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Wednesday, February 27, 2019

What is mind? How do we know it exists?


Dear Friends, I am breaking the sequence of my blog-posts because I have an important personal idea to share with you. Since the entire purpose of these blogs is “to share”, and this one appears to be important I am breaking the flow. It is not original by any means, but a sudden realization of connections of ideas from reading several classics , my own experience as a physician and meditations. 

More important.  I request you to please share your thoughts and criticisms of this idea. Based on your comments I wish to share this with a wider audience.  Thank you. Balu

The way human mind works has fascinated me from the day I entered clinical medicine. I tried to understand the paths my physician-teachers took to arrive at a diagnosis based on incomplete data. I have been thinking about the way I think, and others think about common issues and about difficult diagnostic and management problems. Human mind is special, unique, intriguing and an enigma.

My other interest in meditation and in the realms our mind can take us into during deep-looking and silence has taken me to another level of fascination with the human mind.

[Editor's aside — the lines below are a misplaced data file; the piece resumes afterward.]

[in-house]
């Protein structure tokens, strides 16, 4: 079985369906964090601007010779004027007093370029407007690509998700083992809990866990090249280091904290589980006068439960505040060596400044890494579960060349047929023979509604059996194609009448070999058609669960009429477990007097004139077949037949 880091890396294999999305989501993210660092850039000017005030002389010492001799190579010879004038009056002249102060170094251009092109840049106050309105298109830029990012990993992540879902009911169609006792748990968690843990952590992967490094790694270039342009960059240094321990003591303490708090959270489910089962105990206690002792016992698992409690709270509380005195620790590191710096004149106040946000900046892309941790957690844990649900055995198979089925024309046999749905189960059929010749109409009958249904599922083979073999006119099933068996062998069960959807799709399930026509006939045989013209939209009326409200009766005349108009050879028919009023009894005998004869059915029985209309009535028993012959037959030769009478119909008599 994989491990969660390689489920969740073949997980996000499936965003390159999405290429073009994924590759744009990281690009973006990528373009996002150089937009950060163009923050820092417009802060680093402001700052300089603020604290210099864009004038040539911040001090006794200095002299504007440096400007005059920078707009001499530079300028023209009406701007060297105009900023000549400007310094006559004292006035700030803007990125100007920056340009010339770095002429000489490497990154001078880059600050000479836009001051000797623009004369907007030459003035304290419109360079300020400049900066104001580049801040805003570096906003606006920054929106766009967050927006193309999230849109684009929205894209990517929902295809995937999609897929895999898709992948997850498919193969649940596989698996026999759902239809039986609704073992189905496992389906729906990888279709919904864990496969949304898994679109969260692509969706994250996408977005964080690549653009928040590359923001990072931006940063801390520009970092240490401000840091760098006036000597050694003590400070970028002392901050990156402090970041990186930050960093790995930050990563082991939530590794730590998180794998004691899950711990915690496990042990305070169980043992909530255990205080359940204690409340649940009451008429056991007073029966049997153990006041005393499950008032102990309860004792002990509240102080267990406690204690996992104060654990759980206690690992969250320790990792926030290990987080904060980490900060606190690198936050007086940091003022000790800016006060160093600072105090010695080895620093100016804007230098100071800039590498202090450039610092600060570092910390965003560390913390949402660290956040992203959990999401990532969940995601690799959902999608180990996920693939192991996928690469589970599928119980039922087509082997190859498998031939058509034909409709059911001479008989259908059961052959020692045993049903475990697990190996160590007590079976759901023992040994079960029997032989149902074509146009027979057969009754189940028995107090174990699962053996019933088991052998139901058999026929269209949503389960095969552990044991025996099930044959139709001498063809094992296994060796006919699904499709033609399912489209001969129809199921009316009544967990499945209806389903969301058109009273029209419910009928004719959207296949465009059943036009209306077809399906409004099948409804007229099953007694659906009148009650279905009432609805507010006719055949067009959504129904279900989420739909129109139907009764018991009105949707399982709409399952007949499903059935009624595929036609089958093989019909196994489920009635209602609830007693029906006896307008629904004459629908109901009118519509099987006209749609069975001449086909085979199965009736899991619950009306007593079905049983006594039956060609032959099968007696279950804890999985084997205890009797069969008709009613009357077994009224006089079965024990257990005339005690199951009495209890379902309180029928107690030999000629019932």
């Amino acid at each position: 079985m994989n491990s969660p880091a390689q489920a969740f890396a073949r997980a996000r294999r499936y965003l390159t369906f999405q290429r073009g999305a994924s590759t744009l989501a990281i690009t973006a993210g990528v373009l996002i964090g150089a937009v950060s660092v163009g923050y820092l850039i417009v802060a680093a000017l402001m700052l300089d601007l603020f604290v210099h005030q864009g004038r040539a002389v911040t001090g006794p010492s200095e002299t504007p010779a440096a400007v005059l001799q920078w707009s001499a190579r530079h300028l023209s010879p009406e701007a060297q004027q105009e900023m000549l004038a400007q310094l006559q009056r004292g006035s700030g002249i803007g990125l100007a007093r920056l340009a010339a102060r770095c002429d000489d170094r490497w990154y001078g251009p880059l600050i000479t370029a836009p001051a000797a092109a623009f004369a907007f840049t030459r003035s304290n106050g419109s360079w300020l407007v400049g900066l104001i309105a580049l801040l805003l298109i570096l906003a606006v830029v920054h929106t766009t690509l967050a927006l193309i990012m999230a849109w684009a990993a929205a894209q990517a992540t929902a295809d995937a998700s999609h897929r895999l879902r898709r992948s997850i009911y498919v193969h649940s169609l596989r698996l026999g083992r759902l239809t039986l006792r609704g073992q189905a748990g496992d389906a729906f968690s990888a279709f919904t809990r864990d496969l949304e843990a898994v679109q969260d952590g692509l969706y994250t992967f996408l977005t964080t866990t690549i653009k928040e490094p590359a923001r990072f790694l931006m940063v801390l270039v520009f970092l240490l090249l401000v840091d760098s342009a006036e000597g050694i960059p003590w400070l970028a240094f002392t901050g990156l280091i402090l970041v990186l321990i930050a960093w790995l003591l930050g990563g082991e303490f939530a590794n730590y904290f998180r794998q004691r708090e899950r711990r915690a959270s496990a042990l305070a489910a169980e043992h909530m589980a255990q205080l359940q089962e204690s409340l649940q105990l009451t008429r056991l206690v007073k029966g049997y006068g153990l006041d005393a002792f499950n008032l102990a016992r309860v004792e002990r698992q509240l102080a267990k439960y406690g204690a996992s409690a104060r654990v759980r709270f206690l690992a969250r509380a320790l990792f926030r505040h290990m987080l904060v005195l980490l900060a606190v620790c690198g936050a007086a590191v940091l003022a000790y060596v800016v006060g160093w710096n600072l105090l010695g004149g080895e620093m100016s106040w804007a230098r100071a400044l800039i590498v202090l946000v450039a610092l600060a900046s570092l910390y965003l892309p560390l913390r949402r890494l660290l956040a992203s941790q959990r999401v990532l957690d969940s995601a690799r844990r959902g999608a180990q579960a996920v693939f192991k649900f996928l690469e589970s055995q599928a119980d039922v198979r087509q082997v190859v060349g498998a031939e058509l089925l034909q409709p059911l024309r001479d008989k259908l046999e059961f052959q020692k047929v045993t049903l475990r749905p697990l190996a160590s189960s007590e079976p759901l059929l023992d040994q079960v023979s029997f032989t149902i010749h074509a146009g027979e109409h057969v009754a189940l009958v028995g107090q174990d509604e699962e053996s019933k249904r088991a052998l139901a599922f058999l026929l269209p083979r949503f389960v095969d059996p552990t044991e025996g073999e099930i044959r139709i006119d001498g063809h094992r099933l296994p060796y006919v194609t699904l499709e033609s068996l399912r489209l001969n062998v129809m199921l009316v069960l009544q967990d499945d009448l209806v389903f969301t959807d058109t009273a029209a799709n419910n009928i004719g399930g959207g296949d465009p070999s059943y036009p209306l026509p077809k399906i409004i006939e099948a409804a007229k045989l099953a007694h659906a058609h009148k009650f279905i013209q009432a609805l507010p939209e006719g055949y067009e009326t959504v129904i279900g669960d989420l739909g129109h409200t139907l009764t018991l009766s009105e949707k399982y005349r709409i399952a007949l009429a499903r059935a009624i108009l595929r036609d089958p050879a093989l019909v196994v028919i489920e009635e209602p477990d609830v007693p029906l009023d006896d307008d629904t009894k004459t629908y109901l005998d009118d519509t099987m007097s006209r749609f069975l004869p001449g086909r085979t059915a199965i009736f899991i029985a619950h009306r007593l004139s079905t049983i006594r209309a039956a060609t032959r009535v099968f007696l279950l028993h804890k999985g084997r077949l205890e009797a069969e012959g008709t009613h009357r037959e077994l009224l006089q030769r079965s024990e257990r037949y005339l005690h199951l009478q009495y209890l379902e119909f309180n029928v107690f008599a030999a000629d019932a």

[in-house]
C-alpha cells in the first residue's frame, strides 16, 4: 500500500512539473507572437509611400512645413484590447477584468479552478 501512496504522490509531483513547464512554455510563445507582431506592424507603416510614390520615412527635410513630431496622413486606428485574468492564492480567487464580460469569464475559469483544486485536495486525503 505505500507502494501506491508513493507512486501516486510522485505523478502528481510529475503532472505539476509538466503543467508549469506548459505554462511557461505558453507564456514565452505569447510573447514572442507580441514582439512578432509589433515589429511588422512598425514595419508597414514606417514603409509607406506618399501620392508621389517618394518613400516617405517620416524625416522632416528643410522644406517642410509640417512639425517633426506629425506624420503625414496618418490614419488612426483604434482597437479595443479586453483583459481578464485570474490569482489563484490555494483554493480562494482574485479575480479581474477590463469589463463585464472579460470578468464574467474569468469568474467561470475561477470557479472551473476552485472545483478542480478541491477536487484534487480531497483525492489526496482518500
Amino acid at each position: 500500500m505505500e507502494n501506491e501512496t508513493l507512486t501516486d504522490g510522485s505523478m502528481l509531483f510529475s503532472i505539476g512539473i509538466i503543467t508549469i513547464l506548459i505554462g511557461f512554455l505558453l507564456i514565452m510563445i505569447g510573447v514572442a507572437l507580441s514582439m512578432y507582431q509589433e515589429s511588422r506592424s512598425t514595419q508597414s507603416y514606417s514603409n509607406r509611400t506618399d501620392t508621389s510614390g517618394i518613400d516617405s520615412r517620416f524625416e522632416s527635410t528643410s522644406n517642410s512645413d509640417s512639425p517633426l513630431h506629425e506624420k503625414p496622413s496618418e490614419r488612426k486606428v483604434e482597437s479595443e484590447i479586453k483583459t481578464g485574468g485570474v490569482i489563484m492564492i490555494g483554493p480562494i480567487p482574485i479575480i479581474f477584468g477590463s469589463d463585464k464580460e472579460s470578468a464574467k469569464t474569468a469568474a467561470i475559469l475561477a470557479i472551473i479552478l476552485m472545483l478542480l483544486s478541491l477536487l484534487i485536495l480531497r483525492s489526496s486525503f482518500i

I keep my focus on the human mind. Animals and plants have a mind of their own too. But I do not know about them, certainly not at a “first person” level.

After many years of reading and thinking about the mind, I had an insight recently which I wish to share. This came out of reflecting on several books I have been reading recently about Rg Veda, Satapata Brahmana and the Upanishads.

Vedic texts say that before “creating”, Prajapati “desired”. In the west also, according to Genesis, the God said: “Let there be light”, an expression of desire. Desire is born in the mind. But what is mind? What does it do? It wants, feels, thinks, wills and acts. To do its functions, it has to be awake and aware. Awakening comes before anything else. But what was there before awakening, before the first thought?

That is the enigma. That is why Yagnavalkya asked: “How can you know That (capital T) by which you know?”  That is what Vasishta meant when he advised: “Let go of that (small t) by which you are trying to let go.”

Everything exists in this world whether we humans are here or not. But nothing exists if there is no mind to apprehend it. This last statement was driven home by my observation of people with dementia and Alzheimer.

So, what is the idea I wish to share? Nothing in nature points to the existence of the mind, except the mind itself.

 Nature points to the existence of space, air, fire and light, water and elements of this planet and of the universe. But nothing in nature points to the existence of the mind, except the mind itself. The “mind-born” rishis recognized that the existence of the universe is “a secondary and derivative fact with respect to the existence of the mind” as pointed out by Roberto Calasso in his book with the title Ka.

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